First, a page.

A dead cow on the Bolivar Peninsula in the week after Hurricane Ike obliterated the area.
A dead cow on the Bolivar Peninsula in the week after Hurricane Ike obliterated the area. Wade Goodwyn/NPR
It has become clear that Galveston Island was nearly ruined by Hurricane Ike. But compared to the Bolivar Peninsula, just northeast of the island, Galveston was lucky. Instead of entire neighborhoods, entire towns disappeared.
Upon returning to Gilchrist, residents who had lived in the coastal town for more than half a century could not locate their houses or even figure out where their street had been.
On Wednesday, two dozen cowboys drove a thousand exhausted cattle up Route 124 to a fenced pasture. Everything on this road was so completely blasted by the hurricane that it's astounding all the livestock survived. Their fences did not make it, and for the last two days, cowboys on horseback have been driving the stressed cattle out of the marsh and slowly up the highway.
"They're tired — wore out," said Tony King, a member of the local sheriff's department. "It's not so much what they've been through today, but what they've been through since the storm."
The closer one gets to the Gulf, the more the landscape resembles something from a post-apocalyptic disaster movie. Cars and pickup trucks are half buried in the marsh as the coastal road disappears forever underneath dunes of sand.
On Wednesday, Gail and Boots Faggard clambered around a 25-foot recreational vehicle trailer that was lying on its side. Since the trailer door faced the ground, the couple went in and out through the blown out back window. Boots' eyes were red from crying and his arms red with blood in spots where he had cut himself on broken glass.
"I lived on Faggard Road in Gilchrist," he said. "And there is nothing left on Faggard Road."
Boots' parents helped settle Gilchrist in the 1920s, and he said he has seen plenty of hurricanes — but nothing like Ike. The town he was born and raised in is gone.
"I've lived here 66 years, and it was really tough to locate a landmark that I could tell where my street was," Boots said. "When you go down the street, there's nothing. There's nothing there."
Boots had difficulty discerning where his lot had been, never mind the house. It took him a while to identify what was once his street — eventually he placed the geography by using the remaining palm trees.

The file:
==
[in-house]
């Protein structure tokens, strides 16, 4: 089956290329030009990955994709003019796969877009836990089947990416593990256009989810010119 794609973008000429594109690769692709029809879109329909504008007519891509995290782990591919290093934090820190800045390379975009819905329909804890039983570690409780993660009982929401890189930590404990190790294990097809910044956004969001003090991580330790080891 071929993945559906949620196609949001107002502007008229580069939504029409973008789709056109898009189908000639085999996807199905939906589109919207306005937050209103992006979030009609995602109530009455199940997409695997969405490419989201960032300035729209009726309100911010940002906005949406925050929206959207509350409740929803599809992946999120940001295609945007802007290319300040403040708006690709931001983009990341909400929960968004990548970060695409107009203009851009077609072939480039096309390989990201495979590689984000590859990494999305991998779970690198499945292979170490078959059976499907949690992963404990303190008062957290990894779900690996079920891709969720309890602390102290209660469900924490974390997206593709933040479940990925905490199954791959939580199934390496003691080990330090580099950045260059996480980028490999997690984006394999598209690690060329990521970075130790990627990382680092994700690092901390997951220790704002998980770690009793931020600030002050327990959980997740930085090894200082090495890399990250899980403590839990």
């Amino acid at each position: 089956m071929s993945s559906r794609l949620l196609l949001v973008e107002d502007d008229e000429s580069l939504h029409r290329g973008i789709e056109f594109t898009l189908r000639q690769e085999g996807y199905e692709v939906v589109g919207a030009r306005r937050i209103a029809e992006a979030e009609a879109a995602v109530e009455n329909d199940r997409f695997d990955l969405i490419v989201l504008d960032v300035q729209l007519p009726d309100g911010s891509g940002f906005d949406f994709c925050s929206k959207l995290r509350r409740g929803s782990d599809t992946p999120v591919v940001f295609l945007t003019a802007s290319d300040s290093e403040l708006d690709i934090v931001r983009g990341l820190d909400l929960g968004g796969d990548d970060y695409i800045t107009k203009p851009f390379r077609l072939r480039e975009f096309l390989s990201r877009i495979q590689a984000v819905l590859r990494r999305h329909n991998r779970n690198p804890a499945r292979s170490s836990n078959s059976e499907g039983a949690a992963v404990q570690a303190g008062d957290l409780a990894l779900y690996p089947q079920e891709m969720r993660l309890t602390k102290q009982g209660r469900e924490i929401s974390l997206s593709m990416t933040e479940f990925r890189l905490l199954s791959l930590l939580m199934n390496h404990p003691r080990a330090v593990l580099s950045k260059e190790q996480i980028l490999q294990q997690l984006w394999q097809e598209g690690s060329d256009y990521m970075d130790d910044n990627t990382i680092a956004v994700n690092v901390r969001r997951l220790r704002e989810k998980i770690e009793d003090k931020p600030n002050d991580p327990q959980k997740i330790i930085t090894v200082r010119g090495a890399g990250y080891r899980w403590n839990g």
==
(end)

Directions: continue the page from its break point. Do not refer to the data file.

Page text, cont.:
The Faggards have about four changes of clothes, their truck and their pet. Boots says he will start over again, but it is clear his heart is broken.
"It comes and goes," he said. "If you have enough idle time, you start remembering little details. I was just thinking about our coffee cups. We had a beautiful home."
A Rumor Mill
There are still several hundred people living — or stranded — on the Bolivar Peninsula. Helicopters are delivering supplies to most of the survivors, and some authorities say they are unhappy with the recalcitrant attitude of the nearly 300 citizens who insist on remaining with their property.
"If you get people off this island, it's a lot easier to sustain them than to be constantly using personnel to sustain them where they're at," said one Texas Ranger did not want to be identified.
But rumors fly among those who remain on the peninsula. Some say that once they leave, the government will never allow them back, and that the towns that have been wiped out won't be allowed to rebuild. Some fear that their coastal way of life is over for good.
"It's been a rumor mill," said Nicole Bodie, the wife of the local Methodist minister. "We hear things, and then we hear different things. The people that are supposed to be in charge here — they're creating the rumor mill."
Bodie said a group of residents were planning to meet after a church service to "try to calm the hysteria."
Many of the families were caught by surprise when, a day before the storm fully hit, Ike's surge swamped the roads and trapped them on the island.
Assistant fire chief Orbin Thompson said his department rescued about 20 people from chest-deep water before the rushing floods, and a lack of boats forced them to abandon the effort.
"[The storm] came a lot sooner than what everybody thought," Thompson said. "The Gulf of Mexico is unforgiving. It was very huge."